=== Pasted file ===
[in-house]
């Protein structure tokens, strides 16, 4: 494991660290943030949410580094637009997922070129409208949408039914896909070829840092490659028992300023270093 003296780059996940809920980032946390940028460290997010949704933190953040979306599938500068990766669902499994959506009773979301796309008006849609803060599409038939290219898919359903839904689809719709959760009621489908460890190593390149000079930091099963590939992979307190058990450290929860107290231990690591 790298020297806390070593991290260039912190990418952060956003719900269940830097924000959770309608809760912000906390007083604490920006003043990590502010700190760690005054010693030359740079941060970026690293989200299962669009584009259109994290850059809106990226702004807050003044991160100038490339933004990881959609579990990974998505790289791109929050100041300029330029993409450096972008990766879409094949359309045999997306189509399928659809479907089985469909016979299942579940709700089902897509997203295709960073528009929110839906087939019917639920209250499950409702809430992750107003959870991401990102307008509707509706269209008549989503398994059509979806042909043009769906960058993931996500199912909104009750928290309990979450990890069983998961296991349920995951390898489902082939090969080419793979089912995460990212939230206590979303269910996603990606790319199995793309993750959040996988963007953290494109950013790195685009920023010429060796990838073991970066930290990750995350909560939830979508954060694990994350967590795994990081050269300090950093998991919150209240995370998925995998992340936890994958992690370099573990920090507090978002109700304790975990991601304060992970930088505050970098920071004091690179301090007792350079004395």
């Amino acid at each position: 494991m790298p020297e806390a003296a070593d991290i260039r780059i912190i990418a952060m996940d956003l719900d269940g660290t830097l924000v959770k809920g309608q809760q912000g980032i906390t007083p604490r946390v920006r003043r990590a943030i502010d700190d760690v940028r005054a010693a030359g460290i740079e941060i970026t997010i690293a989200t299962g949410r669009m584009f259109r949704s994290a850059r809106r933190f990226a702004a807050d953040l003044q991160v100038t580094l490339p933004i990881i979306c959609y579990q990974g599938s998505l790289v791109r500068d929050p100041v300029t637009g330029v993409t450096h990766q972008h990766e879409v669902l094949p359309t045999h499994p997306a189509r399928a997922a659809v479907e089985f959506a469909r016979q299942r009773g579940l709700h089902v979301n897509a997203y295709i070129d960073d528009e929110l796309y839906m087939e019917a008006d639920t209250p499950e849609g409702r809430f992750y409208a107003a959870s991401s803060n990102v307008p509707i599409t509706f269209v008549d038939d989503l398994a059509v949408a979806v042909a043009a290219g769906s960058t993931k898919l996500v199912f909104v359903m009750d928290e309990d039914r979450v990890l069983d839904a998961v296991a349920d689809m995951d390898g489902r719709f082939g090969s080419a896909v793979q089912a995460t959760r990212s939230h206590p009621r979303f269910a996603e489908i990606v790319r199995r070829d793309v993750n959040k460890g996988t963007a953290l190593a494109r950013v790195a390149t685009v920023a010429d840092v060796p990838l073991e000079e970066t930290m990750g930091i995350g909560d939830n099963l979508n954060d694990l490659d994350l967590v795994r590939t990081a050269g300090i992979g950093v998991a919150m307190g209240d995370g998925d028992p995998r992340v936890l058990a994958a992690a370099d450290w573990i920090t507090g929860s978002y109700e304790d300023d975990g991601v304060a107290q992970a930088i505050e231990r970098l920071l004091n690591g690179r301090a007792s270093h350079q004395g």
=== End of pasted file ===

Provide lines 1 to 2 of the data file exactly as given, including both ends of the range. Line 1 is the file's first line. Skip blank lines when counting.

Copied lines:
[in-house]
């Protein structure tokens, strides 16, 4: 494991660290943030949410580094637009997922070129409208949408039914896909070829840092490659028992300023270093 003296780059996940809920980032946390940028460290997010949704933190953040979306599938500068990766669902499994959506009773979301796309008006849609803060599409038939290219898919359903839904689809719709959760009621489908460890190593390149000079930091099963590939992979307190058990450290929860107290231990690591 790298020297806390070593991290260039912190990418952060956003719900269940830097924000959770309608809760912000906390007083604490920006003043990590502010700190760690005054010693030359740079941060970026690293989200299962669009584009259109994290850059809106990226702004807050003044991160100038490339933004990881959609579990990974998505790289791109929050100041300029330029993409450096972008990766879409094949359309045999997306189509399928659809479907089985469909016979299942579940709700089902897509997203295709960073528009929110839906087939019917639920209250499950409702809430992750107003959870991401990102307008509707509706269209008549989503398994059509979806042909043009769906960058993931996500199912909104009750928290309990979450990890069983998961296991349920995951390898489902082939090969080419793979089912995460990212939230206590979303269910996603990606790319199995793309993750959040996988963007953290494109950013790195685009920023010429060796990838073991970066930290990750995350909560939830979508954060694990994350967590795994990081050269300090950093998991919150209240995370998925995998992340936890994958992690370099573990920090507090978002109700304790975990991601304060992970930088505050970098920071004091690179301090007792350079004395």